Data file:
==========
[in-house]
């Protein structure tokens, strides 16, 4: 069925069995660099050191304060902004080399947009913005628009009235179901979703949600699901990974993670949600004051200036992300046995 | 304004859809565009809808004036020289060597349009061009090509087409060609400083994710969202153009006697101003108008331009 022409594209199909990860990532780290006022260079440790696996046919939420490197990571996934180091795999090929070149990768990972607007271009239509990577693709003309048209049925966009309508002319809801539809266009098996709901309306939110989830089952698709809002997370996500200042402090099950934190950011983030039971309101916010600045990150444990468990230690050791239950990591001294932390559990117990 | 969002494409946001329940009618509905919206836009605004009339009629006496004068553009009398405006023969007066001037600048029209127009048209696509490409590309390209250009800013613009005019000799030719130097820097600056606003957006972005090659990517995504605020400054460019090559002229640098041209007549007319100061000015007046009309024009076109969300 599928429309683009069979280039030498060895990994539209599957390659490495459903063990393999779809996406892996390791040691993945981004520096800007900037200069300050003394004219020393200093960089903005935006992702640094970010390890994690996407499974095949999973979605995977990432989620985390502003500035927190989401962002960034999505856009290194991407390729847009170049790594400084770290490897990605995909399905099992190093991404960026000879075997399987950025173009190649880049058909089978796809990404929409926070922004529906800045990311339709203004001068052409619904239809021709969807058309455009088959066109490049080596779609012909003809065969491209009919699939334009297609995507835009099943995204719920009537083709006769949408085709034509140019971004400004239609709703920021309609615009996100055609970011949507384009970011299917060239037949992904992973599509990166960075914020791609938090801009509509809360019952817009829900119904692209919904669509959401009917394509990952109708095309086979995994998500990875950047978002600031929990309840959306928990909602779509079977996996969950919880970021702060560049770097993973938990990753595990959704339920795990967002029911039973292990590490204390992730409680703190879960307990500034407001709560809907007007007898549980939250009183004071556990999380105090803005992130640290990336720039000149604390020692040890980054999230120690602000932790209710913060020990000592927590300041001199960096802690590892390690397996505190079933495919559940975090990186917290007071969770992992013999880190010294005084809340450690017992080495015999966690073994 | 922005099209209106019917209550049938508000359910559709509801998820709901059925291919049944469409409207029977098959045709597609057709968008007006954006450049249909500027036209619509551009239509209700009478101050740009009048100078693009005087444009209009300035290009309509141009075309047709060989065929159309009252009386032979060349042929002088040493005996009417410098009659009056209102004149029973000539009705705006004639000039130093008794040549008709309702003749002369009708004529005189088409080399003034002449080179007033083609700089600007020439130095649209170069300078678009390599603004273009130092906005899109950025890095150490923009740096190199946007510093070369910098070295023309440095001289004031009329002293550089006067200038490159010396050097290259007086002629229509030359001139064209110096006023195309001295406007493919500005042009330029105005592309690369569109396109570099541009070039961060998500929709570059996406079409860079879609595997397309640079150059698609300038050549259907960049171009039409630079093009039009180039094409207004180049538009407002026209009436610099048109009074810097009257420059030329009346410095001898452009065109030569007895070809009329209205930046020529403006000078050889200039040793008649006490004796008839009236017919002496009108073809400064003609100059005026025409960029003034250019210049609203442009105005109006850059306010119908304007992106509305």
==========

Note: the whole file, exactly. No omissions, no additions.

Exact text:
[in-house]
């Protein structure tokens, strides 16, 4: 069925069995660099050191304060902004080399947009913005628009009235179901979703949600699901990974993670949600004051200036992300046995 | 304004859809565009809808004036020289060597349009061009090509087409060609400083994710969202153009006697101003108008331009 022409594209199909990860990532780290006022260079440790696996046919939420490197990571996934180091795999090929070149990768990972607007271009239509990577693709003309048209049925966009309508002319809801539809266009098996709901309306939110989830089952698709809002997370996500200042402090099950934190950011983030039971309101916010600045990150444990468990230690050791239950990591001294932390559990117990 | 969002494409946001329940009618509905919206836009605004009339009629006496004068553009009398405006023969007066001037600048029209127009048209696509490409590309390209250009800013613009005019000799030719130097820097600056606003957006972005090659990517995504605020400054460019090559002229640098041209007549007319100061000015007046009309024009076109969300 599928429309683009069979280039030498060895990994539209599957390659490495459903063990393999779809996406892996390791040691993945981004520096800007900037200069300050003394004219020393200093960089903005935006992702640094970010390890994690996407499974095949999973979605995977990432989620985390502003500035927190989401962002960034999505856009290194991407390729847009170049790594400084770290490897990605995909399905099992190093991404960026000879075997399987950025173009190649880049058909089978796809990404929409926070922004529906800045990311339709203004001068052409619904239809021709969807058309455009088959066109490049080596779609012909003809065969491209009919699939334009297609995507835009099943995204719920009537083709006769949408085709034509140019971004400004239609709703920021309609615009996100055609970011949507384009970011299917060239037949992904992973599509990166960075914020791609938090801009509509809360019952817009829900119904692209919904669509959401009917394509990952109708095309086979995994998500990875950047978002600031929990309840959306928990909602779509079977996996969950919880970021702060560049770097993973938990990753595990959704339920795990967002029911039973292990590490204390992730409680703190879960307990500034407001709560809907007007007898549980939250009183004071556990999380105090803005992130640290990336720039000149604390020692040890980054999230120690602000932790209710913060020990000592927590300041001199960096802690590892390690397996505190079933495919559940975090990186917290007071969770992992013999880190010294005084809340450690017992080495015999966690073994 | 922005099209209106019917209550049938508000359910559709509801998820709901059925291919049944469409409207029977098959045709597609057709968008007006954006450049249909500027036209619509551009239509209700009478101050740009009048100078693009005087444009209009300035290009309509141009075309047709060989065929159309009252009386032979060349042929002088040493005996009417410098009659009056209102004149029973000539009705705006004639000039130093008794040549008709309702003749002369009708004529005189088409080399003034002449080179007033083609700089600007020439130095649209170069300078678009390599603004273009130092906005899109950025890095150490923009740096190199946007510093070369910098070295023309440095001289004031009329002293550089006067200038490159010396050097290259007086002629229509030359001139064209110096006023195309001295406007493919500005042009330029105005592309690369569109396109570099541009070039961060998500929709570059996406079409860079879609595997397309640079150059698609300038050549259907960049171009039409630079093009039009180039094409207004180049538009407002026209009436610099048109009074810097009257420059030329009346410095001898452009065109030569007895070809009329209205930046020529403006000078050889200039040793008649006490004796008839009236017919002496009108073809400064003609100059005026025409960029003034250019210049609203442009105005109006850059306010119908304007992106509305």